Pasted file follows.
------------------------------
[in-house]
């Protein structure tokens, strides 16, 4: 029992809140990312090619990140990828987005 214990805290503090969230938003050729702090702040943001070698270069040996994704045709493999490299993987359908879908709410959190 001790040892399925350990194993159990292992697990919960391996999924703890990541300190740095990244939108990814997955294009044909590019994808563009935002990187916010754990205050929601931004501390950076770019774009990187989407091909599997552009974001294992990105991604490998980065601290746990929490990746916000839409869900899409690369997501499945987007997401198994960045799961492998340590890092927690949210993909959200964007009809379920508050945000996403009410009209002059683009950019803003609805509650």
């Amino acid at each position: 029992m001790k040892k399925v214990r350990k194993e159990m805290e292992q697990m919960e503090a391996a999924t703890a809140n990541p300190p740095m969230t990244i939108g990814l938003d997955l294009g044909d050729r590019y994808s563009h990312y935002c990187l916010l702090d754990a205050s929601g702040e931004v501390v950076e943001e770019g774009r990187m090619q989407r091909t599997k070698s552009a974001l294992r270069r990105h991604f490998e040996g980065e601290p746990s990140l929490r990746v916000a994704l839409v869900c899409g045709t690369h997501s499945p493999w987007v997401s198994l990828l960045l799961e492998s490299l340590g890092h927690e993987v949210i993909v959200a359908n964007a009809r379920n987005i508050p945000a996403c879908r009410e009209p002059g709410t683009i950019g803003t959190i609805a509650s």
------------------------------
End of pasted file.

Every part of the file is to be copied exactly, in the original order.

[in-house]
């Protein structure tokens, strides 16, 4: 029992809140990312090619990140990828987005 214990805290503090969230938003050729702090702040943001070698270069040996994704045709493999490299993987359908879908709410959190 001790040892399925350990194993159990292992697990919960391996999924703890990541300190740095990244939108990814997955294009044909590019994808563009935002990187916010754990205050929601931004501390950076770019774009990187989407091909599997552009974001294992990105991604490998980065601290746990929490990746916000839409869900899409690369997501499945987007997401198994960045799961492998340590890092927690949210993909959200964007009809379920508050945000996403009410009209002059683009950019803003609805509650």
């Amino acid at each position: 029992m001790k040892k399925v214990r350990k194993e159990m805290e292992q697990m919960e503090a391996a999924t703890a809140n990541p300190p740095m969230t990244i939108g990814l938003d997955l294009g044909d050729r590019y994808s563009h990312y935002c990187l916010l702090d754990a205050s929601g702040e931004v501390v950076e943001e770019g774009r990187m090619q989407r091909t599997k070698s552009a974001l294992r270069r990105h991604f490998e040996g980065e601290p746990s990140l929490r990746v916000a994704l839409v869900c899409g045709t690369h997501s499945p493999w987007v997401s198994l990828l960045l799961e492998s490299l340590g890092h927690e993987v949210i993909v959200a359908n964007a009809r379920n987005i508050p945000a996403c879908r009410e009209p002059g709410t683009i950019g803003t959190i609805a509650s």